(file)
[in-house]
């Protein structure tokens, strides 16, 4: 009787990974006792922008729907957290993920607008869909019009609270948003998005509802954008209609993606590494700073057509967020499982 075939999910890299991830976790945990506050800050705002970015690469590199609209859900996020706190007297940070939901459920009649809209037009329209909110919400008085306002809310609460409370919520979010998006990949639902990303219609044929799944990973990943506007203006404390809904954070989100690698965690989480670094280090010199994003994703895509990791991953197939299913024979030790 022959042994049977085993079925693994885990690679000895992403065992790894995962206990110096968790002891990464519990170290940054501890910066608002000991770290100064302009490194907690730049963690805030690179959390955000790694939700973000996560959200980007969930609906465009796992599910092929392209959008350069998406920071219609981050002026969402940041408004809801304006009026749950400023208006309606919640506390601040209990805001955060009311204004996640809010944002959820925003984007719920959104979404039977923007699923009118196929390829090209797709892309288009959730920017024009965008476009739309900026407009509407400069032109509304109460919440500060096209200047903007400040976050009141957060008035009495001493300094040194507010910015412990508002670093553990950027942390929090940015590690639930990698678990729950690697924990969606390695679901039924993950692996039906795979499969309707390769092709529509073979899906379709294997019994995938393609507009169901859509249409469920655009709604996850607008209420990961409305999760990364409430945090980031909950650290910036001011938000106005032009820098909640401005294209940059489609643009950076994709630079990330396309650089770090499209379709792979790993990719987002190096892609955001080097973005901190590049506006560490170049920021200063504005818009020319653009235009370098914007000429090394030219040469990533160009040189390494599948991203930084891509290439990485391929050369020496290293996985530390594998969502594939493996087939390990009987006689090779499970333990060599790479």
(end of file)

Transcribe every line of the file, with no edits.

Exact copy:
[in-house]
């Protein structure tokens, strides 16, 4: 009787990974006792922008729907957290993920607008869909019009609270948003998005509802954008209609993606590494700073057509967020499982 075939999910890299991830976790945990506050800050705002970015690469590199609209859900996020706190007297940070939901459920009649809209037009329209909110919400008085306002809310609460409370919520979010998006990949639902990303219609044929799944990973990943506007203006404390809904954070989100690698965690989480670094280090010199994003994703895509990791991953197939299913024979030790 022959042994049977085993079925693994885990690679000895992403065992790894995962206990110096968790002891990464519990170290940054501890910066608002000991770290100064302009490194907690730049963690805030690179959390955000790694939700973000996560959200980007969930609906465009796992599910092929392209959008350069998406920071219609981050002026969402940041408004809801304006009026749950400023208006309606919640506390601040209990805001955060009311204004996640809010944002959820925003984007719920959104979404039977923007699923009118196929390829090209797709892309288009959730920017024009965008476009739309900026407009509407400069032109509304109460919440500060096209200047903007400040976050009141957060008035009495001493300094040194507010910015412990508002670093553990950027942390929090940015590690639930990698678990729950690697924990969606390695679901039924993950692996039906795979499969309707390769092709529509073979899906379709294997019994995938393609507009169901859509249409469920655009709604996850607008209420990961409305999760990364409430945090980031909950650290910036001011938000106005032009820098909640401005294209940059489609643009950076994709630079990330396309650089770090499209379709792979790993990719987002190096892609955001080097973005901190590049506006560490170049920021200063504005818009020319653009235009370098914007000429090394030219040469990533160009040189390494599948991203930084891509290439990485391929050369020496290293996985530390594998969502594939493996087939390990009987006689090779499970333990060599790479």